Unlike most birds, the Wilson's Phalarope female is flashier and brighter plumaged than the male. The phalarope genus name, Phalaropus, means "coot-footed" and was inspired by the phalarope's feet which are adapted for swimming. Two of the phalarope species winter at sea and have semipalmate (partially webbed) feet with lobed toes, while the more terrestrial Wilson's Phalarope has flanged toes.
General: 9 inches in length.
Adult Male Alternate: Brown crown, eyeline, and sides of neck. Grayish-brown back and upperwings. White throat, supercilium, hindneck, breast, belly and rump. Pale gray tail. Pale rusty foreneck. Thin, needle-like, straight, black bill. Black legs. Much paler than female.
Adult Female Alternate: Pale gray crown and nape. Thick, dark eyeline extends down the neck and onto the back. Whitish hindneck. Rusty-orange foreneck. White supercilium, throat, breast, belly, and rump. Gray back, upperwings and tail. Rusty-reddish stripes on back. Thin, needle-like, straight, black bill. Black legs.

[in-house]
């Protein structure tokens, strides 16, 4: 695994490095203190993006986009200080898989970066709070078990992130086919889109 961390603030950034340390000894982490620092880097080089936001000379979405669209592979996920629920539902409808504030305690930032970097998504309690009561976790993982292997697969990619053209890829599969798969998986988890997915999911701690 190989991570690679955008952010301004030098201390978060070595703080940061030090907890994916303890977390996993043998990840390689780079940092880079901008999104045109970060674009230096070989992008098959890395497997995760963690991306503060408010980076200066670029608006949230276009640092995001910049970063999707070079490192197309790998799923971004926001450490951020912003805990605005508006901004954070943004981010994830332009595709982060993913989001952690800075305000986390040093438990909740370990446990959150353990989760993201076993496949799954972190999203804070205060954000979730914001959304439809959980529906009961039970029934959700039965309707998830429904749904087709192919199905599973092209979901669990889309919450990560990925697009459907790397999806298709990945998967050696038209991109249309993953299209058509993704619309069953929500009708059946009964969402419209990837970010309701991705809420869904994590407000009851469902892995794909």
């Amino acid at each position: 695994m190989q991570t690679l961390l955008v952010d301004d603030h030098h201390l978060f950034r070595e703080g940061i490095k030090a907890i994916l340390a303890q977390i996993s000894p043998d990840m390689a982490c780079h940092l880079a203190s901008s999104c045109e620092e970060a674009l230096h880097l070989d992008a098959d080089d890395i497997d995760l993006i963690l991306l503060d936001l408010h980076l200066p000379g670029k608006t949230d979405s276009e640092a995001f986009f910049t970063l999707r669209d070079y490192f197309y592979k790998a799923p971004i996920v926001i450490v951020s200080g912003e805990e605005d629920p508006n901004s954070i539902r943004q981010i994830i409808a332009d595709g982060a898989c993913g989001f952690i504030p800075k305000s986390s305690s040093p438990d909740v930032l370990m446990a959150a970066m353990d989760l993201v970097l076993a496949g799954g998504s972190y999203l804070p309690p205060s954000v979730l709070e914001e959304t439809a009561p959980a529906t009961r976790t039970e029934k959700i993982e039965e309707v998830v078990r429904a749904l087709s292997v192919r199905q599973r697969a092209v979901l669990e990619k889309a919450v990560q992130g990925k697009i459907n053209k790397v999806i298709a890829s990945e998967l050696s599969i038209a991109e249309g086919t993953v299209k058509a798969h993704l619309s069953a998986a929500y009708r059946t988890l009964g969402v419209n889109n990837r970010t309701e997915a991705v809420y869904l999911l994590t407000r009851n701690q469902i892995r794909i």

Adult Basic: Gray crown, hindneck, and back. White throat, breast, and belly. Pale gray face with variable eyestripe. Thin, needle-like, straight, black bill. Yellowish legs.
Juvenile: Similar to adult basic, but browner overall. Buffy wash on neck, chest, and feather edges on back and upperwing coverts. Darker crown and eyestripe.
Mudflats, shallow ponds and lakes.
4 pale buff eggs with brown spots. The incubation period is 16-21 days. Fledging occurs ? days after hatching. The nest is a grass-lined ground depression near water.
- San Elijo Lagoon, Cardiff-by-the-Sea